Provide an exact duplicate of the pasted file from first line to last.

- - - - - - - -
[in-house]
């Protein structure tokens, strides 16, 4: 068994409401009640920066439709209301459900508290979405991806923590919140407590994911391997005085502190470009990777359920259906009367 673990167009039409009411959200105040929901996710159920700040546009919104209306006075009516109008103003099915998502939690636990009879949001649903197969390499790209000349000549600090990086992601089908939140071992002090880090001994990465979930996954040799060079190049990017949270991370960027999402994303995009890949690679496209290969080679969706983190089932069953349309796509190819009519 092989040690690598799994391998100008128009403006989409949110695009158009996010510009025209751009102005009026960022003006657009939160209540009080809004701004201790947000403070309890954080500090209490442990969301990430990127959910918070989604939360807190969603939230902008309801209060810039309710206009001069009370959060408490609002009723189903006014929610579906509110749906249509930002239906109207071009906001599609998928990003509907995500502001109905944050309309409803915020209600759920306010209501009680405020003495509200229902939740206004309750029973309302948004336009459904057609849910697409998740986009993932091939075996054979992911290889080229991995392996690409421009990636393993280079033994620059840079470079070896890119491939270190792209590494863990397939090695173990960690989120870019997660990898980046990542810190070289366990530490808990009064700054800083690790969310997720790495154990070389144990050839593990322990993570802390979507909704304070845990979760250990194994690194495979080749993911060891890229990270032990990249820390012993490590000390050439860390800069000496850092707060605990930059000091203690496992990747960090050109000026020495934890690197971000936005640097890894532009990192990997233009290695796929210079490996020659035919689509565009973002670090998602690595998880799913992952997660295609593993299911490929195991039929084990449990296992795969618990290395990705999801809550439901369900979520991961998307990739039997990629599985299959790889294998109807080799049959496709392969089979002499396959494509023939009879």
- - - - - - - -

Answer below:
[in-house]
């Protein structure tokens, strides 16, 4: 068994409401009640920066439709209301459900508290979405991806923590919140407590994911391997005085502190470009990777359920259906009367 673990167009039409009411959200105040929901996710159920700040546009919104209306006075009516109008103003099915998502939690636990009879949001649903197969390499790209000349000549600090990086992601089908939140071992002090880090001994990465979930996954040799060079190049990017949270991370960027999402994303995009890949690679496209290969080679969706983190089932069953349309796509190819009519 092989040690690598799994391998100008128009403006989409949110695009158009996010510009025209751009102005009026960022003006657009939160209540009080809004701004201790947000403070309890954080500090209490442990969301990430990127959910918070989604939360807190969603939230902008309801209060810039309710206009001069009370959060408490609002009723189903006014929610579906509110749906249509930002239906109207071009906001599609998928990003509907995500502001109905944050309309409803915020209600759920306010209501009680405020003495509200229902939740206004309750029973309302948004336009459904057609849910697409998740986009993932091939075996054979992911290889080229991995392996690409421009990636393993280079033994620059840079470079070896890119491939270190792209590494863990397939090695173990960690989120870019997660990898980046990542810190070289366990530490808990009064700054800083690790969310997720790495154990070389144990050839593990322990993570802390979507909704304070845990979760250990194994690194495979080749993911060891890229990270032990990249820390012993490590000390050439860390800069000496850092707060605990930059000091203690496992990747960090050109000026020495934890690197971000936005640097890894532009990192990997233009290695796929210079490996020659035919689509565009973002670090998602690595998880799913992952997660295609593993299911490929195991039929084990449990296992795969618990290395990705999801809550439901369900979520991961998307990739039997990629599985299959790889294998109807080799049959496709392969089979002499396959494509023939009879």